Studies suggest it’s possible that every [problematic] aspect of muscle activity – from oxygen uptake by the muscles, to mitochondrial functioning, to lactate build up, to the ability of the muscles to relax, to problems with the microcirculation – are present to some degree in fibromyalgia.
Every time you pick up a pen, hit a key on a keyboard, or turn on your smartphone, the premotor and supplementary motor areas of your motor cortex plan the movement first.
Then your primary motor cortex sends a message to the muscles to act.
When a muscle cell gets fatigued, the motor cortex recruits another cell to pick up the slack.
Plus the motor cortex also plays a role in pain inhibition pathways and connects to the insula – a sensory integration center and autonomic nervous system regulator.
Motor Cortex Function in Fibromyalgia: A Study by Functional Near-Infrared Spectroscopy. Gentile E, Ricci K, Delussi M, Brighina F, de Tommaso M. Pain Res Treat. 2019 Jan 16;2019:2623161. doi: 10.1155/2019/2623161. eCollection 2019.
Italian researchers had 24 people with FM do – tap their finger slowly and then more rapidly while measuring the activity of their motor cortex using functional near-infrared spectroscopy (fNIRS).
The motor cortex activity (oxyhemoglobin content) was similar between the people with FM and the healthy controls at rest during the slow tapping, but when asked to tap rapidly, the activity in the motor cortex of the FM patients faded (and so did their tapping ability).
This makes me think of the trouble I have sustaining repetitive motions. If the movement back and forth is too rapid, I lose my coordination and can’t keep it up.
I noticed this with running since I was a kid, and now I assume this is due to EDS, with its defective tissues. If I try running too fast, moving my legs too quickly, I feel my leg muscles get confused and stop working in coordination with each other, forcing me to stop running to prevent a fall.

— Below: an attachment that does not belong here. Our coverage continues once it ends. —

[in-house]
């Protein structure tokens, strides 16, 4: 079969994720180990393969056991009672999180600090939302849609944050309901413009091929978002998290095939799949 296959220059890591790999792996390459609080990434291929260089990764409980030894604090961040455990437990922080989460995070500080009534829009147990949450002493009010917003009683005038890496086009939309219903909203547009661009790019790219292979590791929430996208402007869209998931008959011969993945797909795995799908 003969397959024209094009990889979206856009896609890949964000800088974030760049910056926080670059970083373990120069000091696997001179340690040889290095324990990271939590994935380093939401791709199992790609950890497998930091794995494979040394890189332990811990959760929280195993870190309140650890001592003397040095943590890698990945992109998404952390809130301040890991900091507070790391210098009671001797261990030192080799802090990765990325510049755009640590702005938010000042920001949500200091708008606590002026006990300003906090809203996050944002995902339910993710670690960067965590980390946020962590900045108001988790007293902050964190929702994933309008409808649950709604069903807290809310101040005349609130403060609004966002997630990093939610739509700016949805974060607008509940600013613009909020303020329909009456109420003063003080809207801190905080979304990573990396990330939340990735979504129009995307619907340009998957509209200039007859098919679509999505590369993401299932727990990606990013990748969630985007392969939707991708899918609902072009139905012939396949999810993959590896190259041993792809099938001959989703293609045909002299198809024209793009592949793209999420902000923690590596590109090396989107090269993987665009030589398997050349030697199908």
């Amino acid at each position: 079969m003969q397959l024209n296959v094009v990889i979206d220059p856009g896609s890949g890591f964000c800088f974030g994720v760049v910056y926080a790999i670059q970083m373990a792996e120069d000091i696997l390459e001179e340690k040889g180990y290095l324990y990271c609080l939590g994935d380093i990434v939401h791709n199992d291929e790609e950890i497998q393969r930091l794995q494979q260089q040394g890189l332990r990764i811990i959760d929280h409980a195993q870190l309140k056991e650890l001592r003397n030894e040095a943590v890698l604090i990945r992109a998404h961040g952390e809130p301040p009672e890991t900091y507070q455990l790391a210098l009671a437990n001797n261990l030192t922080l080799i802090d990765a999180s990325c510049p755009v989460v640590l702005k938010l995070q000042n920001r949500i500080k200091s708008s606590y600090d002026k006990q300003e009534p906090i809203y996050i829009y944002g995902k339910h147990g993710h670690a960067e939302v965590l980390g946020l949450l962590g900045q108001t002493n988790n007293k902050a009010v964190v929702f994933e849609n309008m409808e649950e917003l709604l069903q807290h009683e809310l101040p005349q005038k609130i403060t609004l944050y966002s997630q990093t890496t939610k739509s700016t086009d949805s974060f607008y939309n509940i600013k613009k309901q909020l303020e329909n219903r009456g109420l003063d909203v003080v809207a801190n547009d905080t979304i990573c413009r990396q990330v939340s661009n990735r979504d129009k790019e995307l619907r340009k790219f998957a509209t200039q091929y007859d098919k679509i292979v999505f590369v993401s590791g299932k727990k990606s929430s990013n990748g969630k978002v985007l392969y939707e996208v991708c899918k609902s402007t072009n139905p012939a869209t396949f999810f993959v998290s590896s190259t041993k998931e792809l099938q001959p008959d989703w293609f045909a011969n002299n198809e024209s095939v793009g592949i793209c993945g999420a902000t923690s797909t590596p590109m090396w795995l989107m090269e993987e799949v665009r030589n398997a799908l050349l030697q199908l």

When put under increased energy demand – a demand, it should be noted, that simply requires one to rapidly tap one’s finger – the motor cortex of FM patients “poops out”.
This pattern of doing OK while at rest but fading when put under stress has been seen in people with ME/CFS during exercise, in their immune cells, their mitochondria, etc.
Researchers have thought that reducing motor cortex metabolism could be a protective mechanism that shuts down motor cortex activity in the face of chronically activated pain circuits.
Instead, the authors suggested that, “cortical motor dysfunction and movement impairment could characterize FM at its onset“; i.e. could be an integral part of the disease.
Tying Movement to Pain
” Our study…points toward an important role for brain motor control… consistent with previous findings of altered pelvic floor muscle activity. Our results are also consistent with several studies demonstrating the importance of the primary motor cortex for pain processing. Kutch et. al. 2015“
Motor cortex problems may be present in other painful diseases.
The motor cortex is involved in movement planning, muscle activation and pain inhibition.
Studies indicate that magnetic stimulation of the motor cortex is able to relieve pain and other problems in FM.
These studies suggest that the motor cortex may play a key role, not just in the movement problems in FM, but in pain, mood, and other issues.
The motor cortex – movement connection goes both ways.
The use it or lose it adage applies to the motor cortex as well. If movements aren’t performed regularly, the pathways to produce them can be lost and must be relearned.
Just as motor cortex activity is required for exercise, exercise actually boosts the health of the motor cortex.
The activity of the motor cortex – the part of the brain responsible for planning and carrying out voluntary movements – appears to be impaired in both fibromyalgia and ME/CFS
Given that the motor cortex is also involved in sensory integration and pain modulation, it wasn’t that surprising to see motor cortex problems show up in diseases associated with pain and movement issues
studies suggest that a wide variety of muscle issues ranging from the motor cortex to the muscles themselves are present in FM.
Other pain disorders such as chronic pelvic pain syndrome and myofascial pain syndrome also feature motor cortex problems.
Here’s my theory: Pain itself shuts down the motor cortex.
In “the wild”, pain is designed to make you stop moving, rest, and attend to your injury, so it would make sense that it tries to keep you from worsening your injury by moving around.